When Starbucks' new loyalty program rules go into effect this month, it will set the stage for a wave of new payments innovations with intriguing benefits for the coffee giant and its payments processing partner, JPMorgan Chase.
The first new product emerging from Starbucks' increasingly tight relationship Chase is the Visa-branded Starbucks Reloadable Prepaid Card from Chase, which rolls out later this year, enabling users to earn Starbucks rewards on all spending—including purchases at other merchants—which also benefits Chase in many ways.
Though Starbucks hasn't disclosed full details of the new product, a company spokesperson said the reloadable prepaid card—a first for Starbucks—will be marketed through Starbucks' mobile app, carry no monthly fee, will be free to load and have no overdraft fee.
The deal is "just the beginning" of more new payment options to come, Kevin Johnson, Starbucks' chief operating officer, said at the coffee giant's annual shareholder meeting March 23, and several analysts say it showcases how closely linked retailers' payments arrangements are becoming to their broader marketing goals.
"Starbucks has had great success with a prepaid approach to its rewards program, and combined with its thriving mobile payments app, it's achieved a certain leverage in dealing with financial services providers," said Rod Reef, an analyst with Reef Karson Consulting.
It's no coincidence that Chase is now experimenting with new approaches to working with key merchants like Starbucks, Reef added, pointing to Chase Pay, the mobile wallet Chase announced last year that promises a new, lower transaction-processing rate for participating merchants.
The latest phase of Starbucks' payments strategy began last fall when the Seattle-based company selected Chase to broadly handle its card-processing. Chase replaced Square Inc., which Starbucks teamed up with in 2012 for a high-profile—but relatively short-lived—union which also involved Starbucks investing $25 million in Square and Starbucks CEO Howard Schultz taking a seat on its board for a year.
In February of this year Starbucks said it's also adopting Chase Pay as a funding option for the Starbucks app, which accounts for 21% of all transactions its U.S. stores. More than 70 million consumers worldwide regularly pay using the Starbucks mobile app, the company said.
With Starbucks and Chase joining forces now on a new, reloadable prepaid card, both companies stand to benefit in a variety of ways, Reef said.
"Based on Starbucks' existing, broad relationship with Chase, we speculate Starbucks could be getting special 'relationship pricing' breaks, and Chase may be getting special incentives on handling Starbucks' migration to EMV terminals," Reef said. "Chase may also get a chance to market a financial services product directly to Starbucks customers through its stores, and with a retailer with as large and global a presence as Starbucks, that's no small thing."
Chase knows that territory well. Chase and Starbucks collaborated on the popular cobranded Duetto Visa credit card from 2003 until 2010, when the relationship abruptly ended.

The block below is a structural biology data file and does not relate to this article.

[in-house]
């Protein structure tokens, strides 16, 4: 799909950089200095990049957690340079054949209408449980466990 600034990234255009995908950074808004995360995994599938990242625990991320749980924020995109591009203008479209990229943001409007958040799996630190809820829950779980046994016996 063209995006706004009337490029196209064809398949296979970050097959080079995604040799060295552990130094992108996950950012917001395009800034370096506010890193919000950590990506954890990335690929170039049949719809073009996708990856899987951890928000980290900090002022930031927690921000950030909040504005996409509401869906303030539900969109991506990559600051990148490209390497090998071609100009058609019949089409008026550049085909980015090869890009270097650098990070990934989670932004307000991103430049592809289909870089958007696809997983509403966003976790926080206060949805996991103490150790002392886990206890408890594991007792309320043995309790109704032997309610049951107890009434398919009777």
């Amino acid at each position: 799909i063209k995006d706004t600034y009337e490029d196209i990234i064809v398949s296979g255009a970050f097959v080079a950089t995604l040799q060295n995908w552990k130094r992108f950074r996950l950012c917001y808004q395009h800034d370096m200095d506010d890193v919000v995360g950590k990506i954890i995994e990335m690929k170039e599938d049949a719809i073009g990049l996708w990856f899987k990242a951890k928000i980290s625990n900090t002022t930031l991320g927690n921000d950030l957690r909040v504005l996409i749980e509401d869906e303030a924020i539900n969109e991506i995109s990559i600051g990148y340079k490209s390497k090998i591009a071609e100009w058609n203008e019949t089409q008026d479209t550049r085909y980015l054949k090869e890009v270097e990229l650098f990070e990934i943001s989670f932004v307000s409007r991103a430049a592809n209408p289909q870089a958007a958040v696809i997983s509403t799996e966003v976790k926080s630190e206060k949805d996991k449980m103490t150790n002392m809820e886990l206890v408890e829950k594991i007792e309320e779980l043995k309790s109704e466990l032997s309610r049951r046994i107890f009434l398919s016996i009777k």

Chase already covers more consumers than any other card issuer, said Eric Grover, an analyst with Intrepid Ventures.
"But with the new prepaid card, Chase could maybe reach customers it's not already serving: A younger or subprime consumer that pays with cash at Starbucks," Grover said. "And with Chase as Starbucks' processor and prepaid card issuer, the bank will have access to all kinds of data and could execute marketing programs to those customers, if that were an option."
There's still plenty of mystery surrounding who exactly Starbucks aims to target with the new prepaid card, however.
Analysts say Starbucks' newest prepaid card likely will be a different beast than the common type of reloadable prepaid card that is marketed to the underbanked with features including bill-payment and broad ATM access.
Chase already targets that audience with Chase Liquid, a reloadable prepaid card that carries a $4.95 monthly fee and provides many features of a bank account (with no rewards), and analysts agree it's unlikely the Starbucks Prepaid Rewards Card from Chase would overlap it.
The new Starbucks reloadable prepaid card likely will carry certain other features that encourage consumers to routinely keep funds loaded on the card for everyday spending, said Ben Jackson, director of the prepaid card practice at Mercator Advisory Group.
"What we don't know is how Starbucks will promote the new prepaid card, and who it's designed for," Jackson said. "Starbucks could be aiming this card at millennials, who aren't big credit card users, but it's anyone's guess what their endgame is here."
A key element of the new prepaid card's appeal will be how rich the Starbucks rewards program will be for purchases made outside of Starbucks stores, Jackson said.
Starbucks has not disclosed exactly how rewards will stack up with the prepaid card, though it has already expanded its "Starbucks Stars" rewards to brands it does not control. In July 2015, Starbucks announced partnerships to offer Starbucks Stars to customers of The New York Times, Lyft and Spotify.
It's unclear how Starbucks' experience with those partners will inform the rewards it offers on its upcoming prepaid card. "We are currently evaluating the right rewards structure and will have more to share when we launch this product," a Starbucks spokesperson said.
The changes Starbucks is making in its loyalty program are a big part of its evolving new payments strategy, taking its brand into new realms of retail and services, analysts say.
Starbucks' new loyalty program goes live April 12, replacing the old system of rewarding customers with a free drink or food item for every 12 purchases with rewards based on money spent. Customers will earn one "Star" for every 50 cents spent, and 125 stars are required to redeem a free food or drink item.